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Published 23 October 2012 05:51, Updated 24 October 2012 07:20
Equal Opportunity for Women in the Workplace Agency director Helen Conway says Australia has a gender pay gap that “refuses to budge”.
Julia Gillard’s well publicised spat with Opposition Leader Tony Abbott has spurred a plethora of comment about misogony and whether Australia is an inherently sexist nation. Ironically, in the same week, a survey by management form Booz & Company has found that Australian women are the most economically empowered in the world.
The survey found that Australia ranked highest out of more than 100 countries, despite being paid an average of 17 per cent less than men. Why is it then, that despite having access to the best resources and education in the world, women are so under-represented on corporate boards?
Women hold just 14 per cent of board seats in ASX listed companies and only five chief executives among ASX 200 company are women. One-quarter of listed companies have no women on their boards at all, despite new rules for companies to abide by quotas. In the end, what do these findings translate to? Simple. Companies are just not listening.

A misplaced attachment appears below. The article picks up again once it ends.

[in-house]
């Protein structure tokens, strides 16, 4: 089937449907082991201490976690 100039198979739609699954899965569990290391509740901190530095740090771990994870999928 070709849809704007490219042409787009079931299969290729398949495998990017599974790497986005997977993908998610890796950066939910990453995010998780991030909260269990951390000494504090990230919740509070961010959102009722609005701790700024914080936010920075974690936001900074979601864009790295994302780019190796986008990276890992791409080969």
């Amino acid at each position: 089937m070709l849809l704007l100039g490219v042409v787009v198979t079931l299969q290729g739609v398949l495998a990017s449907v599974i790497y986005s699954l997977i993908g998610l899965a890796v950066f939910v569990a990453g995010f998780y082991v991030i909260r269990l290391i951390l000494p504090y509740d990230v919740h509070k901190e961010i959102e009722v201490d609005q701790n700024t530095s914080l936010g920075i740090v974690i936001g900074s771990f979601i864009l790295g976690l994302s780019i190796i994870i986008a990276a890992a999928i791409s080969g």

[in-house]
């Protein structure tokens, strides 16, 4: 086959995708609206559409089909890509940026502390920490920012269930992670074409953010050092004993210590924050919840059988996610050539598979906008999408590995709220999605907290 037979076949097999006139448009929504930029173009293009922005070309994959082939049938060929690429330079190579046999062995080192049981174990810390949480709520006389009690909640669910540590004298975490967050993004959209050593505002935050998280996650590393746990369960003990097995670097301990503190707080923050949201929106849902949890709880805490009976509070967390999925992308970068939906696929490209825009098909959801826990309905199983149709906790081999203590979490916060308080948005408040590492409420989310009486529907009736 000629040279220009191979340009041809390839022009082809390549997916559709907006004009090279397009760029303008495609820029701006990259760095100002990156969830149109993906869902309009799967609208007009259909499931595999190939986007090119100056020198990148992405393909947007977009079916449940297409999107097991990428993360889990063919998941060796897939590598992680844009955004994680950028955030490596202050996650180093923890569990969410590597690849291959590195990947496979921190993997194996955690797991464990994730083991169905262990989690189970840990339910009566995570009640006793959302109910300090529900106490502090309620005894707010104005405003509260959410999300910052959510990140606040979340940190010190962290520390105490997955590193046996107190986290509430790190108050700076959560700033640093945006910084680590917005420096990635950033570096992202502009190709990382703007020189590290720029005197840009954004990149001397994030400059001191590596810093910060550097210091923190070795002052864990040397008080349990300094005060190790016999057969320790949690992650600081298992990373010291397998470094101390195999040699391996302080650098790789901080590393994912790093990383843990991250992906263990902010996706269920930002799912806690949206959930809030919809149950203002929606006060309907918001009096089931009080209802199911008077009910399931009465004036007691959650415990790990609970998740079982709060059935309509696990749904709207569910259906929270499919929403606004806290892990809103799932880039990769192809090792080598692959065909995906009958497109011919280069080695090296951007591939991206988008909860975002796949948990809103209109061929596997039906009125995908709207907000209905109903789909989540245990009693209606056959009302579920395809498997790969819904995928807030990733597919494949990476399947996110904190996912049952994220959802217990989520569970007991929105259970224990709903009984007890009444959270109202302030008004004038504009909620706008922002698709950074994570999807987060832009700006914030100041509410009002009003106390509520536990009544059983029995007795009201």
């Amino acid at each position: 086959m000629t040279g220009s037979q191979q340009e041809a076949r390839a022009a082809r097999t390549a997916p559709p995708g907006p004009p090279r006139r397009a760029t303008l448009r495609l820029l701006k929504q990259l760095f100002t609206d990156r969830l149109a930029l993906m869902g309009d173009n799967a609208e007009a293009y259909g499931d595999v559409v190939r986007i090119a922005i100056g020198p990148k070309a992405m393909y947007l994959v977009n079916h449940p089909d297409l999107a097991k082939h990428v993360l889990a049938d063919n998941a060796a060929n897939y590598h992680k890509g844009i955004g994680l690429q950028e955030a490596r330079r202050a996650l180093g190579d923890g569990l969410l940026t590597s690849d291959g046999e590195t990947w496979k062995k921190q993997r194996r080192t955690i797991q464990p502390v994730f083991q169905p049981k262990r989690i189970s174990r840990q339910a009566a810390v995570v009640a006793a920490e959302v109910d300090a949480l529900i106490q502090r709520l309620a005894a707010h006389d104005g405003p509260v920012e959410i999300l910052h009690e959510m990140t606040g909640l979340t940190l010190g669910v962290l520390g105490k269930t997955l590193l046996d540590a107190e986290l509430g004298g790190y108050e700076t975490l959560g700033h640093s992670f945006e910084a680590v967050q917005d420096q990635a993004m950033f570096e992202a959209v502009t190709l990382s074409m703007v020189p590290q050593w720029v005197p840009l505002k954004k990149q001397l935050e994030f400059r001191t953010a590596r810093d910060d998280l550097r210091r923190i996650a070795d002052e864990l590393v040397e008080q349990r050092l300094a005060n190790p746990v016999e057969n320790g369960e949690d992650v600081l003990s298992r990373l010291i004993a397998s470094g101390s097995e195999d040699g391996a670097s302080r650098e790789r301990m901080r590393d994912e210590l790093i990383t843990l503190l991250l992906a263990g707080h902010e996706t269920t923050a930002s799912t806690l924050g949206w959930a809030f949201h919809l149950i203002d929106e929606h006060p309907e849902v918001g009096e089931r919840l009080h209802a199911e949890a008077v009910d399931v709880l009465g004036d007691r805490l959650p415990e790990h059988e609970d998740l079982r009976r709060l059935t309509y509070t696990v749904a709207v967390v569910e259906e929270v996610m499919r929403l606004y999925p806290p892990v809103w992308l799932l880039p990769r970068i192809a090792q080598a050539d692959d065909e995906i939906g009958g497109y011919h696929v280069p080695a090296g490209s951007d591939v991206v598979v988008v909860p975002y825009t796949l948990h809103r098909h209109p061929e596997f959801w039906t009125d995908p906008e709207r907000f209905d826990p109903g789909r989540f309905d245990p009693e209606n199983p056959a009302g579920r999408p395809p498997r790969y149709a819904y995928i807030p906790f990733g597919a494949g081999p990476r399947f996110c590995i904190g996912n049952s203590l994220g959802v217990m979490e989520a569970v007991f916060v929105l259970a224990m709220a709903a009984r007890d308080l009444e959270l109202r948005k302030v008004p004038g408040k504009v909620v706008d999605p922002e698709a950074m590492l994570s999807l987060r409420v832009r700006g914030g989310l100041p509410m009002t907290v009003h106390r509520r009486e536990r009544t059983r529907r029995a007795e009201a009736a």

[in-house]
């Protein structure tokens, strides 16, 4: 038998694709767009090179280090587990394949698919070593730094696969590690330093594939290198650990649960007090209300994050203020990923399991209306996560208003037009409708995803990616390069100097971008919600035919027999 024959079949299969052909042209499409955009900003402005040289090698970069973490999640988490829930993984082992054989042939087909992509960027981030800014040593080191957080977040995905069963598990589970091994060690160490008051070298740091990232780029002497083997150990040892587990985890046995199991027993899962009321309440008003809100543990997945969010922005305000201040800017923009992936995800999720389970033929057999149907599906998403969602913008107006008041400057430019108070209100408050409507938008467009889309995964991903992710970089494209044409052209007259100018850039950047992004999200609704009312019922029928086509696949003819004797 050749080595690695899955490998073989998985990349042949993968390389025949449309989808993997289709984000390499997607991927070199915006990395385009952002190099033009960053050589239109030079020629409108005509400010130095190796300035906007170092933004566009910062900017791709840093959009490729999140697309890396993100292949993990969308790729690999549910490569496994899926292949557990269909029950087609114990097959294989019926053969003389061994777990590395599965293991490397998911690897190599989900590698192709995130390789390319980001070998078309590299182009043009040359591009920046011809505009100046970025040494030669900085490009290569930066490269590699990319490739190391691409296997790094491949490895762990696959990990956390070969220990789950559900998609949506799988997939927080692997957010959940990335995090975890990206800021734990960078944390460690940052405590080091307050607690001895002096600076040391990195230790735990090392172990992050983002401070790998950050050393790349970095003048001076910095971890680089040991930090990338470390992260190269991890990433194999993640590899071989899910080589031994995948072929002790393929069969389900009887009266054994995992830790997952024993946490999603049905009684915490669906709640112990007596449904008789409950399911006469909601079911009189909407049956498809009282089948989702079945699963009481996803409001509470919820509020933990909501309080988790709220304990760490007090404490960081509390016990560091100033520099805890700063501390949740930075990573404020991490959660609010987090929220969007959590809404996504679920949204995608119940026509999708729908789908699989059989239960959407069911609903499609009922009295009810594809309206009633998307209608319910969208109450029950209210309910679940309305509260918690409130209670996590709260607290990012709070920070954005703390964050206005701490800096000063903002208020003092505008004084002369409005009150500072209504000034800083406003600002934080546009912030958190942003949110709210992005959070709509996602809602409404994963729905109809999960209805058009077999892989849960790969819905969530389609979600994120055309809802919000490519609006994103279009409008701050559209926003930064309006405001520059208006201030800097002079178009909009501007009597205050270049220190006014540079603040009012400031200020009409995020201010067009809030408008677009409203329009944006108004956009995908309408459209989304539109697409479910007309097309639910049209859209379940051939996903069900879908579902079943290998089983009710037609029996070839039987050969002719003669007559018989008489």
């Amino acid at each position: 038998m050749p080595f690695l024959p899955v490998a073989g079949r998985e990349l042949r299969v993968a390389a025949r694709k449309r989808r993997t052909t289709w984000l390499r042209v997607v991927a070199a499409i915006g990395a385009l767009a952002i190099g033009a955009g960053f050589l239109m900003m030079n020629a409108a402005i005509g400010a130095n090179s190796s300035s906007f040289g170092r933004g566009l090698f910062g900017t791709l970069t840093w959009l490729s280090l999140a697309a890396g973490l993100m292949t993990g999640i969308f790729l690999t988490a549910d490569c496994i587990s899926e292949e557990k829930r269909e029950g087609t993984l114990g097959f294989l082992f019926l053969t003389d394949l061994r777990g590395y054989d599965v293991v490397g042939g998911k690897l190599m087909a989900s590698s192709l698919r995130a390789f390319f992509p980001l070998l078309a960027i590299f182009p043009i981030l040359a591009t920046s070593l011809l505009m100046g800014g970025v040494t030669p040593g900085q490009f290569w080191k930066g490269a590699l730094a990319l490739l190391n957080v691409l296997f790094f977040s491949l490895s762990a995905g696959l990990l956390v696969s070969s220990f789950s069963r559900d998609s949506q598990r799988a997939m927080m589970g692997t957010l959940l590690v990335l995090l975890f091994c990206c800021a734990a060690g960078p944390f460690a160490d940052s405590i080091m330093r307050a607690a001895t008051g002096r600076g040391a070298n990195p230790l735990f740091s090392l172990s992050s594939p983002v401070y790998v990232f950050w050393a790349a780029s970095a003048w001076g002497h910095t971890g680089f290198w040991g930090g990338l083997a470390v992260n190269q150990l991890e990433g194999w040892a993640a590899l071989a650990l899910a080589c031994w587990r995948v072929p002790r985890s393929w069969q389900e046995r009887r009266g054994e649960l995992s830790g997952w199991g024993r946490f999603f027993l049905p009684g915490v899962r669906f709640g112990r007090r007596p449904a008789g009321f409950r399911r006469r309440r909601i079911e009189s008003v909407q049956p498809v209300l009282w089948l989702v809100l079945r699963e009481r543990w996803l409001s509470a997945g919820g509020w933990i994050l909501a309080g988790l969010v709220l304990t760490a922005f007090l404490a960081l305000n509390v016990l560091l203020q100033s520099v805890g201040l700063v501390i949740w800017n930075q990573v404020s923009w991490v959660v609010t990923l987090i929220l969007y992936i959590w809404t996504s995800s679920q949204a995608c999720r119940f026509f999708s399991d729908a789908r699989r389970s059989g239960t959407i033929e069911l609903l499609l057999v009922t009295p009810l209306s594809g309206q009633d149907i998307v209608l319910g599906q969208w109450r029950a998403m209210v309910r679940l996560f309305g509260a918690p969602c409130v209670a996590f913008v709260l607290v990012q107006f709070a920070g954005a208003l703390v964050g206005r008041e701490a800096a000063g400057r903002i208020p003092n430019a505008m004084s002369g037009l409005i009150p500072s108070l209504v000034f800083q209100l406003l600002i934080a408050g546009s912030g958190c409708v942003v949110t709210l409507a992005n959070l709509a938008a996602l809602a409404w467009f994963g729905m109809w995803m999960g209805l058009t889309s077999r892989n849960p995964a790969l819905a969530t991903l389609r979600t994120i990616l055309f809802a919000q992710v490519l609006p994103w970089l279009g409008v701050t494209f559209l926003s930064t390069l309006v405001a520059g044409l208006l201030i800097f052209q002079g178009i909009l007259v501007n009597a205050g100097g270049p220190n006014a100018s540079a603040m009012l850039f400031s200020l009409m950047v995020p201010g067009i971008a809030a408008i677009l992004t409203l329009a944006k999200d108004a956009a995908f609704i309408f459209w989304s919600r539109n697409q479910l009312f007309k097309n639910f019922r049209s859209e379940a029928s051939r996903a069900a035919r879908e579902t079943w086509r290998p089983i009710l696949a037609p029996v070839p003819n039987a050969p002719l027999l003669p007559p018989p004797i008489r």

Helen Conway, the director of the federal government’s Equal Opportunity for Women in the Workplace Agency, told Fairfax that while the report reflected that Australian women are among the most educated in the world (more than half of university graduates are women), gaps remain when it comes to workforce participation.
‘’We are wasting our female talent,’’ she says.
“Australia has a relatively low female workforce participation rate [Australia was ranked 14th in the participation rate of women of the 34 OECD nations in 2010] and a gender pay gap … that refuses to budge,’’ she says. “There is a large body of research showing Australia has a long way to go in removing barriers to women’s workforce participation.”
While Australian women might be considered “wealthy” when it comes to their education, children’s services and access to credit and property rights, it is a different picture for women trying to climb the corporate ladder. Yes there are good examples of women in high-profile leadership positions – just look at Yahoo! chief executive Marissa Mayer. The problem is there is not just enough of them.